A hybrid PoW/PoS system uses the PoW mechanism for initial coin minting and distribution. That is, PoW allows the network to distribute new coins to miners. However, over time, the PoS mechanism phases out the PoW mechanism, creating a long-term energy efficient cryptocurrency. Peer-to-Peer Crypto-Currency with Proof-of-Stake,” are the first to propose and then implement such a hybrid PoW/PoS system. In this hybrid-design, block generation, instead of relying on one CPU per vote, relies on a concept of “coinage”. Coinage is roughly the amount of coin owned multiplied by the life of ownership by the current owner of the coin. Block generation thus goes to the block with the most coinage. Further, coins are minted according to one percent per coin-year consumed, which functions as an interest rate for staking coin. The main advantage, however, is that this system does not rely on high-energy consumption in the long run. Hence, the design is cost-competitive to that which relies on PoW and avoids the distribution problem inherent in PoS
Ripple and Stellar offer an alternative security mechanism entirely, which are both implementations of the Byzantine Consensus Protocol. The infrastructure of the coins is that of a distributed network, where each server in the network is faced with the problem of deciding whether other servers in the network are sending accurate messages. The messages in this case are transactions. This system is tolerant of a class of failures known as the Byzantine Generals problem and is thus deemed Byzantine fault tolerant. In the Byzantine Generals problem, the Byzantine army is divided among multiple lieutenants who receive an order of attack or retreat from a commanding general. However, there are a number of traitors — potentially the commanding general himself — yet all loyal generals need to reach consensus despite a small number of traitors working to foil this plan. The problem is that the loyal lieutenants need to reach consensus on which order to obey by sending each other signed messages. Various algorithms have been proposed that provide solutions to the above problem. The distributed networks created by Ripple and Stellar face a problem analogous to the Byzantine Generals problem. First, individuals engaging with one of these coins would have to join a server. Each server in the network is faced with the problem of deciding whether other servers in the network are sending accurate “messages,” which in this case are transactions. Ripple’s protocol requires that entities join a server. Each server maintains a Unique Node List (UNL), whereby the server only communicates with the nodes on its UNL. This allows servers to be in contact with only trusted servers. Any server can broadcast transactions, and the servers then vote on the transactions. However, servers vote only on transactions that came from other nodes on its UNL. Every few seconds, the servers all send messages back and forth, until the algorithm terminates with consensus or failure to reach consensus. The specific algorithm used in Ripple requires that a transaction be accepted by 80 percent of the servers in order for consensus to be reached. This security mechanism is both much more energy efficient than the PoW mechanism, requires at least an 80% attack on the network in order for the network security to be violated (the algorithm terminates without consensus if there is not 80% agreement), allows for flexible trust, and offers faster transaction times.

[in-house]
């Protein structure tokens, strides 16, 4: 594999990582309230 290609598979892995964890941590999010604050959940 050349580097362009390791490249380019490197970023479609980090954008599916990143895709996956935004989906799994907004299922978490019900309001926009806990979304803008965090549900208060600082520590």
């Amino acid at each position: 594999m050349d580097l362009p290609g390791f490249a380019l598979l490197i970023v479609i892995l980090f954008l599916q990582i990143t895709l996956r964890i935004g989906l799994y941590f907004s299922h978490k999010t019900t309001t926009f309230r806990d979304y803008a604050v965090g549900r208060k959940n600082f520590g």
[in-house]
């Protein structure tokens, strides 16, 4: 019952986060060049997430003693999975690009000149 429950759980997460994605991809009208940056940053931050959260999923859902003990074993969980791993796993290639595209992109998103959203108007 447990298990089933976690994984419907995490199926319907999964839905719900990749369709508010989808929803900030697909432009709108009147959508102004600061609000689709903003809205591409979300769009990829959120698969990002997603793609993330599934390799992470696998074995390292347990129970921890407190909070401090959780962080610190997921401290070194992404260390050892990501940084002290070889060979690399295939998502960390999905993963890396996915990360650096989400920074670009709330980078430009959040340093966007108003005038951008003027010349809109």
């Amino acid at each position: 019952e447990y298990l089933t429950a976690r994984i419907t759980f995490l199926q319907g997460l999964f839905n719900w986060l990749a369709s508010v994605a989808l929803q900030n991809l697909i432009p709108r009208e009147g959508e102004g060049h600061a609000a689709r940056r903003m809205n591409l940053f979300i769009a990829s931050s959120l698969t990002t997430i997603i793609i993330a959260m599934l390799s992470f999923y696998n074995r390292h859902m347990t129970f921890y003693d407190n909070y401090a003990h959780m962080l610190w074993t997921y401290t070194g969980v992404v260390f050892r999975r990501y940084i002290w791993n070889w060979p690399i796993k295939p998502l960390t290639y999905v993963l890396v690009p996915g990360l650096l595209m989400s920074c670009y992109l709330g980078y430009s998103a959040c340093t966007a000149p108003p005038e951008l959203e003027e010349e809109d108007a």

The final results of the systematic review of each coin suggest that a standalone PoW or PoS system is not feasible by itself. The PoW system is not feasible long-term as it is energy intensive, typically deflationary, and tends to create economies of scale within the mining community. Similarly, PoS can be feasible in the long run, but it faces the logistical issue of how to initially distribute the coins. A hybrid system, however, is much more flexible regarding inflationary and deflationary tendencies, is energy efficient long-term, and relies on the successful PoW distribution system for initially distributing coins. The trend in the industry appears to be growing consensus of the hybrid mechanism among the cryptocurrency community, as measured by the number of successful coins introduced recently. However, alternative methods have also been proposed with noteworthy success.
FACTORS THAT AFFECT GROWTH
Despite the traction that cryptocurrency has gained over the last half decade, its path has been turbulent. Many argue that the performance of anarchic cryptocurrency has been underwhelming in comparison to the hype it stirred when it publicly emerged in 2009. This section will address two of the main factors that have affected the growth of the cryptocurrency industry and will continue to influence its development and integration into the broader financial scheme well into the future: international government regulatory attempts, and ambivalent public perception in moving toward its wider adoption.